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The perfect storm sweeping food from our tables

The number of people needing help with food essentials is soaring, reports Fletcher Fraser

A combination of domestic and global crises -- floods, supply issues and broader inflation -- are driving unprecedented demand for help with basic essentials like food, frontline organisations say.

Jennifer Kirkaldy, the Salvation Army's general manager of policy and advocacy, said one one in three people were identifying rising prices as the reason they need support, while Foodbank Victoria is now helping to feed tens of thousands of people every day. “Food affordability is a huge issue. We have a number of people, who identified they didn’t believe they would be able to afford to feed their family,” Ms Kirkaldy said. “The shame and the stigma they felt, and just the embarrassment, about not being able to afford groceries.” Matt Tilley, the chief communications officer for Foodbank Victoria, said there were a number of issues combining to worsen the cost of living crisis.

FoodBank Victoria is facing extraordinary demand for assistance. (Photo: Supplied)

“We've had floods, we've had supply chain issues. We've had interest rates going up where people are now coming off their fixed-term loan mortgages in the last two months,” Mr Tilley said. “We continue to feed 100,000 people every two days through the charities we support. “We've had the cost of living crisis, which has made us busier than any of those things I've just mentioned.” Food prices in Australia have increased due to the war in Ukraine, supply chain issues, inflation and rising interest rates. Australia’s National Food Supply Chain Alliance predicts a further 8 per cent increase in local food prices over 2023. According to the Australian Bureau of Statistics, food prices rose between 9 and 10 per cent in 2022.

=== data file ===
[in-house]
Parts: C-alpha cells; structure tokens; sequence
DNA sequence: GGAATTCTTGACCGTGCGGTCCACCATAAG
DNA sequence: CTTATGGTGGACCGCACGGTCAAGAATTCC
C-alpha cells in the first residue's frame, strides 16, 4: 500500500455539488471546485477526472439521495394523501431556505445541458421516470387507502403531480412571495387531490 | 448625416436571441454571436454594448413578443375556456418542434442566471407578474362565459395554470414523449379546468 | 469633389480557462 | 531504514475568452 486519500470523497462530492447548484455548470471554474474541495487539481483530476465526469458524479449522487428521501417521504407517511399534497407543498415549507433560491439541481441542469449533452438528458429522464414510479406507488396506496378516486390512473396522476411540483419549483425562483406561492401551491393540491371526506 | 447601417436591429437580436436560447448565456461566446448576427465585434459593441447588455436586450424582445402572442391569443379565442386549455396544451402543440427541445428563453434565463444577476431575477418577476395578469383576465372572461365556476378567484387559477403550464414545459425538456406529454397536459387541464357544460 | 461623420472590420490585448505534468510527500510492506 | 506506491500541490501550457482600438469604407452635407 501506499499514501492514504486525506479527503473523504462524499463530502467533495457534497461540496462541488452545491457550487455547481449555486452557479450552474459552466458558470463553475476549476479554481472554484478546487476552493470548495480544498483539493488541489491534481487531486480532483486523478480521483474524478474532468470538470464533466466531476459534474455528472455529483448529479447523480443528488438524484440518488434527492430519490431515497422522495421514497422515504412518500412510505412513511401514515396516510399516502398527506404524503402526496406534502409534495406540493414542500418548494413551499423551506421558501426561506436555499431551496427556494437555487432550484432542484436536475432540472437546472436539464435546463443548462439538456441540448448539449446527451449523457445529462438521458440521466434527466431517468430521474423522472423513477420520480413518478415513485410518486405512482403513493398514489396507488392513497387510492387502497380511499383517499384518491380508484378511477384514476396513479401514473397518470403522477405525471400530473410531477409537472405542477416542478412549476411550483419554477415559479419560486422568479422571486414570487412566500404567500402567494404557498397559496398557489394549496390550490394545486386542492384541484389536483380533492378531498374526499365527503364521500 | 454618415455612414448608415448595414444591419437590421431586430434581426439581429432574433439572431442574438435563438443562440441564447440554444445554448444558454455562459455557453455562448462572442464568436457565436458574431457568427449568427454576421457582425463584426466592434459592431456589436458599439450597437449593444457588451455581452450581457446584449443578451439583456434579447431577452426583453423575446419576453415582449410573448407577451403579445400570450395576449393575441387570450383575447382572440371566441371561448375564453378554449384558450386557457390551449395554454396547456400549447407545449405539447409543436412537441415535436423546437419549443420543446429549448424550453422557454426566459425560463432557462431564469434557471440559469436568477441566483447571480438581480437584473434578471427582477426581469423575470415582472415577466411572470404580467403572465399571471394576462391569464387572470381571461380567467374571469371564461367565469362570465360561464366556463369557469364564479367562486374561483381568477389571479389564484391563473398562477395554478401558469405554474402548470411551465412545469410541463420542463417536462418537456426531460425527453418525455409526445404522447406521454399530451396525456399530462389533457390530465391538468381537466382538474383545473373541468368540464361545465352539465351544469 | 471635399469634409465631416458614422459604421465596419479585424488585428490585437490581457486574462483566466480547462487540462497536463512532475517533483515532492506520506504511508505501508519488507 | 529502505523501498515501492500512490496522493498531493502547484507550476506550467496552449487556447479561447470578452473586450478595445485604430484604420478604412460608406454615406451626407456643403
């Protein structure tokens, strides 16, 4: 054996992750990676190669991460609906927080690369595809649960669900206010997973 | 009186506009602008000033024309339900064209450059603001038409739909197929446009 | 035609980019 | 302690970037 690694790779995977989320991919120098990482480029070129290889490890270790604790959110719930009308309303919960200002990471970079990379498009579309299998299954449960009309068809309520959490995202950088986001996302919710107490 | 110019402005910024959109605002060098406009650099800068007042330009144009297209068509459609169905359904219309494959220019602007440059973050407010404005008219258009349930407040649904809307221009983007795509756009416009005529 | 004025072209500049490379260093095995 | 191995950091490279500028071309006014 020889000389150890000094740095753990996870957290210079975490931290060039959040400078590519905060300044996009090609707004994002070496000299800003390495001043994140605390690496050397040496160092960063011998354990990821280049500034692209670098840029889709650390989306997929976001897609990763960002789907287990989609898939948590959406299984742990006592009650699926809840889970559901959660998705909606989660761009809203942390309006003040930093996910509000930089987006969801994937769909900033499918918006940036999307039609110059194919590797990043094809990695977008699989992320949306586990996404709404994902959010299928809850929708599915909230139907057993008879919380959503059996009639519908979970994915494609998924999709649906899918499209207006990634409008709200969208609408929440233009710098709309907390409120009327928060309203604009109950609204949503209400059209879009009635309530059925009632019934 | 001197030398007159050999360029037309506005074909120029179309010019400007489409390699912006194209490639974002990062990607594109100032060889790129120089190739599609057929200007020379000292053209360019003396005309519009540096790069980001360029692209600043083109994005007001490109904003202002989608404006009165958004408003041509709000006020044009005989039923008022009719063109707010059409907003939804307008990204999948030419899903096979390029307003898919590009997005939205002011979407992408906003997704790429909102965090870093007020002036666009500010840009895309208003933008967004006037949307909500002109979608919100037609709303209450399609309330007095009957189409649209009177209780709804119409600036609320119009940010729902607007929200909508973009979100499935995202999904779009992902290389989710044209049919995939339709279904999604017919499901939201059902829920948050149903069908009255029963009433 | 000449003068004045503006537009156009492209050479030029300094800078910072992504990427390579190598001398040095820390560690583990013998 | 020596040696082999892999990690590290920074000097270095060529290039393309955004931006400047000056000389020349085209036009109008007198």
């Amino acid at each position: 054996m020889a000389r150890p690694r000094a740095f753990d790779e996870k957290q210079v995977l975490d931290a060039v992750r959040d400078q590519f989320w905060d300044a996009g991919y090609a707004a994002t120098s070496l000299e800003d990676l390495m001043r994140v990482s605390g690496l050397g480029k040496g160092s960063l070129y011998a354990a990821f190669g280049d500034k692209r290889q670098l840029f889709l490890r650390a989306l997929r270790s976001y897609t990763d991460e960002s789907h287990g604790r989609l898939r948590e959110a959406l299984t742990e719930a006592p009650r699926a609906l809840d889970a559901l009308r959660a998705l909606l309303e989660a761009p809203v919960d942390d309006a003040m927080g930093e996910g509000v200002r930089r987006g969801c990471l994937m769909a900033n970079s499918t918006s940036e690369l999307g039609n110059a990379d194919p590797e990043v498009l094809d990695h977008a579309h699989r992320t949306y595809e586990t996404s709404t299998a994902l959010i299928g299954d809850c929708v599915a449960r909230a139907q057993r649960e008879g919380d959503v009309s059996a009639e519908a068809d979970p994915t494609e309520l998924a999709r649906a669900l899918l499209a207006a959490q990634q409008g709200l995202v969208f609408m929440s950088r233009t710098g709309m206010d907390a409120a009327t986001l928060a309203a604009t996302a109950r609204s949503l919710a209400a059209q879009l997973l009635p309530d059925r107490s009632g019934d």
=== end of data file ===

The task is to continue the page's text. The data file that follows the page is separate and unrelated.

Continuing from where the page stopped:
The Foodbank Hunger Report 2022 found over 2 million households in Australia experienced severe food insecurity in the previous 12 months.

The report also found 306,000 households were receiving food relief, and that 64 per cent of households cited the increased cost of living as the reason they could not meet their household food needs. Half of respondents said they were cutting back the number of groceries purchased.


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